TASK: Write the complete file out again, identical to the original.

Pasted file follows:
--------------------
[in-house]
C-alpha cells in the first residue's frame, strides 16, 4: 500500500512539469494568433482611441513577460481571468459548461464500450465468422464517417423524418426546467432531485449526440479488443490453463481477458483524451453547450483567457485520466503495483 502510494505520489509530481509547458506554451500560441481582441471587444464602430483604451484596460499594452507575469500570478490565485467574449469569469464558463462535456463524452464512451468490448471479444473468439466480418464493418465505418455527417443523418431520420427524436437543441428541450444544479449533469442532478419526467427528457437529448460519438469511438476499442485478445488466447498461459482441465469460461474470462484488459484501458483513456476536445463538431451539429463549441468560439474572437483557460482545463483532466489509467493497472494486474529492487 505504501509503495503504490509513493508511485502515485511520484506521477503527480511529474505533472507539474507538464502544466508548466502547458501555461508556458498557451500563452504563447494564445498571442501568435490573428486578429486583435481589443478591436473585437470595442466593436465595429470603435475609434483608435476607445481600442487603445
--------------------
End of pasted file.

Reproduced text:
[in-house]
C-alpha cells in the first residue's frame, strides 16, 4: 500500500512539469494568433482611441513577460481571468459548461464500450465468422464517417423524418426546467432531485449526440479488443490453463481477458483524451453547450483567457485520466503495483 502510494505520489509530481509547458506554451500560441481582441471587444464602430483604451484596460499594452507575469500570478490565485467574449469569469464558463462535456463524452464512451468490448471479444473468439466480418464493418465505418455527417443523418431520420427524436437543441428541450444544479449533469442532478419526467427528457437529448460519438469511438476499442485478445488466447498461459482441465469460461474470462484488459484501458483513456476536445463538431451539429463549441468560439474572437483557460482545463483532466489509467493497472494486474529492487 505504501509503495503504490509513493508511485502515485511520484506521477503527480511529474505533472507539474507538464502544466508548466502547458501555461508556458498557451500563452504563447494564445498571442501568435490573428486578429486583435481589443478591436473585437470595442466593436465595429470603435475609434483608435476607445481600442487603445